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Improving health care

Memorial University health leaders talk #FutureNL

Part of a special feature focusing on how the Memorial community is contributing to the direction of Newfoundland and Labrador.

By Meaghan Whelan

The health-care needs of the people of Newfoundland and Labrador is an enduring topic of conversation throughout the province.

As part of the Gazette special feature on #FutureNL, we asked leaders from Memorial’s health-related faculties and schools to share their unique perspectives on the province’s health.

Deans from the faculties of Medicine and Nursing and the schools of Human Kinetics and Recreation (HKR), Social Work and Pharmacy all see challenges in our aging population and sedentary lifestyle and opportunities to improve health through interdisciplinary collaboration and health promotion.

Aging population

Dr. Margaret Steele, dean of the Faculty of Medicine, says the biggest health-related challenge facing Newfoundland and Labrador is managing the needs of our aging population.

“By 2036, Newfoundland and Labrador will have the oldest population in the world and as people age, they are more likely to have more complex and chronic illnesses which places a burden on the individual, their families and the health-care system,” she explained.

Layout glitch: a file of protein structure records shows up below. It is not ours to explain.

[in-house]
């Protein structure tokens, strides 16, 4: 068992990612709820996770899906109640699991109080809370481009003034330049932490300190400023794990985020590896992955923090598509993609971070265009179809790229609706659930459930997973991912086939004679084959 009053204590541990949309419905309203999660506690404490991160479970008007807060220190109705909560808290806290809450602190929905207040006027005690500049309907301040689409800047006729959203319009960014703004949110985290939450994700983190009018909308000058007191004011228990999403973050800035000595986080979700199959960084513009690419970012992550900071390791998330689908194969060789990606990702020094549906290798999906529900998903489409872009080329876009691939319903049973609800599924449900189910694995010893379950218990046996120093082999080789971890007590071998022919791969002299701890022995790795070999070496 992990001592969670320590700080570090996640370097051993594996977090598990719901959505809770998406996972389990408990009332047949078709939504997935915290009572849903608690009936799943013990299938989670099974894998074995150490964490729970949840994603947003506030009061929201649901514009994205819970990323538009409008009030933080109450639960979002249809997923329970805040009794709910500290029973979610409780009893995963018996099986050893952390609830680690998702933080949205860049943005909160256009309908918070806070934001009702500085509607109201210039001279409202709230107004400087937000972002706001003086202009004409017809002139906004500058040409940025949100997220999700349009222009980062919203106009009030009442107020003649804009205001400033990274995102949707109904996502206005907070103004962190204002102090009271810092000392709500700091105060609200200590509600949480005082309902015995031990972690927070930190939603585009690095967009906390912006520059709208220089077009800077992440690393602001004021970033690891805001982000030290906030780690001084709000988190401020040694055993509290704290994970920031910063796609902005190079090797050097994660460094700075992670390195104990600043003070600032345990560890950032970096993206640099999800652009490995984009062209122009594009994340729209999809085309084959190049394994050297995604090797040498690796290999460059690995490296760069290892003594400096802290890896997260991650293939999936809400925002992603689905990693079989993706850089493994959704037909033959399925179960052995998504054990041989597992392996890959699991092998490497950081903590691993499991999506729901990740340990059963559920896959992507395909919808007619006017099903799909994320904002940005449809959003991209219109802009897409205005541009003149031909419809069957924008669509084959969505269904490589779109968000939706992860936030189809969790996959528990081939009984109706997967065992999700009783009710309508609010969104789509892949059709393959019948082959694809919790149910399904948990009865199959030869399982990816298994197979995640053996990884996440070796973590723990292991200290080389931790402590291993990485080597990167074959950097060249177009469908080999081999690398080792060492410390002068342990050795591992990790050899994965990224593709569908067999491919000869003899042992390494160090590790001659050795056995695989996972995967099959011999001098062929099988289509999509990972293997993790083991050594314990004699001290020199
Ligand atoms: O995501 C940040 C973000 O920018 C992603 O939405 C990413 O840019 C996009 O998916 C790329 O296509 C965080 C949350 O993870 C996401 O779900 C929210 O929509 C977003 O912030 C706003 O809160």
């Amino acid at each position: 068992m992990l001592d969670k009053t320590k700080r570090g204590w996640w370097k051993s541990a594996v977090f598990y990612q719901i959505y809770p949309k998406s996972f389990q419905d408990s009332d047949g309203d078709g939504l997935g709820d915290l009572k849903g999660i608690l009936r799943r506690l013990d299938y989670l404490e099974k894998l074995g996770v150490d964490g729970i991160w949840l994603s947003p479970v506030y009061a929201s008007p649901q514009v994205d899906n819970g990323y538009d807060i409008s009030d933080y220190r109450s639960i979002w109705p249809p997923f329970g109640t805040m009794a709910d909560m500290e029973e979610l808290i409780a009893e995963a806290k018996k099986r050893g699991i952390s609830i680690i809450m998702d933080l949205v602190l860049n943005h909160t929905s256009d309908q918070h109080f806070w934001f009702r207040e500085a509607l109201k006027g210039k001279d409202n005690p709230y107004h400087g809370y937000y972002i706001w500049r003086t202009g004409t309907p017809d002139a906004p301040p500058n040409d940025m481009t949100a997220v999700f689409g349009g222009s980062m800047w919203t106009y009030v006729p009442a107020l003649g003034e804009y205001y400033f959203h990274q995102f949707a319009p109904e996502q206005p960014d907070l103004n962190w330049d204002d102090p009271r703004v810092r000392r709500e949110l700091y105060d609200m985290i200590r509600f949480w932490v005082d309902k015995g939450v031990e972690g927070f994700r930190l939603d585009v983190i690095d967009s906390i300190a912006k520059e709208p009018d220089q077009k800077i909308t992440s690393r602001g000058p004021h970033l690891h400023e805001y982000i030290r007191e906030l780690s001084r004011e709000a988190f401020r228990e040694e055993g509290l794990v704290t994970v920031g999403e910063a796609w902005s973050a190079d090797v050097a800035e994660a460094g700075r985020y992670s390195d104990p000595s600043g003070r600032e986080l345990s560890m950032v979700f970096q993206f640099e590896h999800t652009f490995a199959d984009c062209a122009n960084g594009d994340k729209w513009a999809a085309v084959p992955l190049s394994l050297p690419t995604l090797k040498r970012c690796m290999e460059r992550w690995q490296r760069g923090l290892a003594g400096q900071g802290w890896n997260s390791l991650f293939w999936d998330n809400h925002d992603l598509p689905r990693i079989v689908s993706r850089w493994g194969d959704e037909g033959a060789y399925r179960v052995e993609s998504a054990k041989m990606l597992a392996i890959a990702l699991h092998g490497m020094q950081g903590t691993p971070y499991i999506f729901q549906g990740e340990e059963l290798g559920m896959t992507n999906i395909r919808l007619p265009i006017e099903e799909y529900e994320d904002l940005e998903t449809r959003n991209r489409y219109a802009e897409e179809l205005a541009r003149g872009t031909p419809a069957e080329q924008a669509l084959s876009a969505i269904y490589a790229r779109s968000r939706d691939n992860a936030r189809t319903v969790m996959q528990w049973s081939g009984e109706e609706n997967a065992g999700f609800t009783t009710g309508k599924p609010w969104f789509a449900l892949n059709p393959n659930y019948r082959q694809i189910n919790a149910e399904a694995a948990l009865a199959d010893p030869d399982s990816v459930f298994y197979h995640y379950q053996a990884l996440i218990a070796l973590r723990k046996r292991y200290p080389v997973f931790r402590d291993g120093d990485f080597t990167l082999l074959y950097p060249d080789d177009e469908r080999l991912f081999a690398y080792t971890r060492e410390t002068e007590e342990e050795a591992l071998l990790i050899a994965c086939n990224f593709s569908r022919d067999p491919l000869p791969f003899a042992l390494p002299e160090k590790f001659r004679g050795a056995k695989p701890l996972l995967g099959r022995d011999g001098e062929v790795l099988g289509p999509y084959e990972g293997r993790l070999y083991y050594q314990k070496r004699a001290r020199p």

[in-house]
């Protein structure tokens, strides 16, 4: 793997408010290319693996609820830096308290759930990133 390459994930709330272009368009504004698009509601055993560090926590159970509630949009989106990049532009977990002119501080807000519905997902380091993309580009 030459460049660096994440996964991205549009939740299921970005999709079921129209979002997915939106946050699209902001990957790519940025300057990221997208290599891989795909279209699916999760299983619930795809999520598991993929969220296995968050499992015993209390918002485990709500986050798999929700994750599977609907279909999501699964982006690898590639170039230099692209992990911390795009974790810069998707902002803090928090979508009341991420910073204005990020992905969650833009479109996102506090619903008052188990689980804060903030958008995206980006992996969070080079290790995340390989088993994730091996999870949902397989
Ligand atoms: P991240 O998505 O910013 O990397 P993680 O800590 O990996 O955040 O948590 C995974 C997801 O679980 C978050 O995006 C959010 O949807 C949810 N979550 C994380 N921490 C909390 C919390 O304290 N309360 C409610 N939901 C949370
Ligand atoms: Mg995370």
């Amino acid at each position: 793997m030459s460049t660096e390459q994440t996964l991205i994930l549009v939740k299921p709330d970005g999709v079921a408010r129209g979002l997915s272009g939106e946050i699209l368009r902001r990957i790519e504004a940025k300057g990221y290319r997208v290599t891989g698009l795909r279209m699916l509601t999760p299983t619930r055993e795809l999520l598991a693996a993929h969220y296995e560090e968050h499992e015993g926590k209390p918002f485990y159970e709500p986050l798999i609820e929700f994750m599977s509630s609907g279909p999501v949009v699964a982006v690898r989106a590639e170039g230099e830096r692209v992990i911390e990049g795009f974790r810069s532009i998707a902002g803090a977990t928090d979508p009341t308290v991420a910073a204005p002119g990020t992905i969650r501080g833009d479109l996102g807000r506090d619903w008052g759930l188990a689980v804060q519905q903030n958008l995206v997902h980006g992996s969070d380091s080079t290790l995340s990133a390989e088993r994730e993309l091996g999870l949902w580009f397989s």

Dr. Shawn Bugden, dean of the School of Pharmacy, agrees, while also acknowledging the challenge of the appropriate use of medication.

“We now spend more money on medications than on physicians.” — Dr. Shawn Bugden

“It is true that we have substantial health challenges related to an aging population and lifestyle that are increasing the burden of chronic diseases, such as heart disease and diabetes,” he said. “However, we now spend more money on medications than on physicians. In my mind, appropriate management of medications is going to be a key component in managing health care now and in the future.”

With that top of mind, researchers in the School of Social Work are actively engaged in projects to better understand the supports needed to live well into old age, particularly in rural, under-served areas.

The research, funded by the Social Sciences and Humanities Research Council and by Public Engagement funds, has included the importance of informal systems of socio-emotional support in end of life care, and the need to proactively develop and support these systems.

Chronic disease management

In a 2011 policy document, the provincial government called chronic disease “the biggest threat to the health of the population and the sustainability of the health-care system.”

Dr. Alice Gaudine, dean of the Faculty of Nursing, believes a greater emphasis on family and community supports for residents living with a chronic physical or mental illness is needed.

 “We need to look at solving problems upstream, before they become severe and chronic problems.” — Dr. Alice Gaudine